Encyclopedia of Southern Culture: A Source of Inspiration

Now this is the kind of thing that just makes a publisher’s day: Area Man Inspired by UNC Press Book! Your Career Choice Validated! Okay, so that’s not exactly the headline of this Charlotte Observer story that made my day, but it’s certainly how the story made me feel. The Observer introduces us to Belmont, NC, resident Jack Page, who, upon reading about southern naming practices in the Encyclopedia of Southern Culture, went on to ponder over the nicknames of his southern neighbors. For four years he kept a running list of nicknames that entered the public record through the obituary pages of the Observer.

From October 1999 to Dec. 10, 2003, Page’s early morning routine included feeding catfish fillets to the wild hawks in his backyard and then scanning the Observer’s obituaries for his list. He handwrote each name carefully into a blue spiral-bound notebook, then every few months would transfer those names to the computer.

“As I accumulated the names, I had things that I pondered,” said Page, now 77. “How did that person get that nickname? Did they like it? Did it reflect their personality?” (Read the full article here.)

I went digging around the original Encyclopedia to find the entry that might’ve inspired Mr. Page and found it in the Language section, under “Names, Personal.” It’s an interesting essay, alright, covering the commemorative (Washington), classical (Atticus), biblical (Jethro), congenial (Jimmy), double (Billy Bob and Tammy Jo), initials-only (J.R.), and ah, yes, nicknames:
Perhaps more than any other section of the country, the South is distinguished by picturesque names, including nicknames. From politics come William “Fishbait” Miller, the longtime doorkeeper of the House of Representatives; Goat Harris, an official in Durham, N.C.; Foxy Robinson, the water commissioner of Laurel, Miss.; and Shag Pyron, a former Mississippi football star and highway commissioner. The world of sports, too, glitters with the names of southern luminaries–Bear Bryant, Dizzy Dean, Mudcat Grant, Catfish Hunter, Bum Phillips, Vinegar Bend Mizell, and Oil Can Boyd.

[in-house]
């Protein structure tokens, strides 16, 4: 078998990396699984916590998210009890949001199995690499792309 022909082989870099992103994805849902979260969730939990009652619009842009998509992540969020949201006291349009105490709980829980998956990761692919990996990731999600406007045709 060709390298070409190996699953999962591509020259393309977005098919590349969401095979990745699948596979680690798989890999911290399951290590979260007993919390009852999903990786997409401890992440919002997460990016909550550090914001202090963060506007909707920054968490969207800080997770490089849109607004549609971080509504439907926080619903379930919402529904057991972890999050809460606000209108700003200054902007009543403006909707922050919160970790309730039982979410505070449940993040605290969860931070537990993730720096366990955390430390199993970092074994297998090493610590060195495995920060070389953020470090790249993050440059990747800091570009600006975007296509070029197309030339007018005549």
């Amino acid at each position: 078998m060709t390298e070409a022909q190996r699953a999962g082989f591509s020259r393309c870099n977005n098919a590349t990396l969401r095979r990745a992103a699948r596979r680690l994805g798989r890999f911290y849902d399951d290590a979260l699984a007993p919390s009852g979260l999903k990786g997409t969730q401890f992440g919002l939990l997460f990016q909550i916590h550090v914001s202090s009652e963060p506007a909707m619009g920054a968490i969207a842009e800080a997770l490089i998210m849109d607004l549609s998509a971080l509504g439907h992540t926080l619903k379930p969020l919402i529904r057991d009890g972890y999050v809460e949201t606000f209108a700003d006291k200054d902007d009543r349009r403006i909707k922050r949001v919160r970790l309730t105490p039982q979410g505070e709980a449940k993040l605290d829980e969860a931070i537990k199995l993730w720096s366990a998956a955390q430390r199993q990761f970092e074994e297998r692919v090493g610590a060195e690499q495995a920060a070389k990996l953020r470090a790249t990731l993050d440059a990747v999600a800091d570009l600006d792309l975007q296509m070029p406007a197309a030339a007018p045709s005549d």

Now some of those names I’d never heard of until reading them just now. But I’d love to take a look at Page’s list, which grew to some 600 nicknames over just four years–and those are just the nicknames that made the Charlotte paper.
The Encyclopedia is a classic that keeps on giving. We love it so much we’re doing it again–in parts, this time around. Instead of one huge tome, The New Encyclopedia of Southern Culture is being published in individual volumes based on the sections that formed the original book, and the folks at the Center for the Study of Southern Culture at the University of Mississippi, who sponsor the series, are guiding the updates, revisions, and additions to the contents as we go. We’re up to Volume 16, Sports and Recreation, coming out this December, and there will be 24 volumes before we’re through. The bit on nicknames you’ll find in Volume 5: Language, edited by Michael Montgomery and Ellen Johnson.
Thanks, John “Jack” Page, for your curious little trip into one of the South’s curiosities. May the Encyclopedia continue to fascinate and inspire.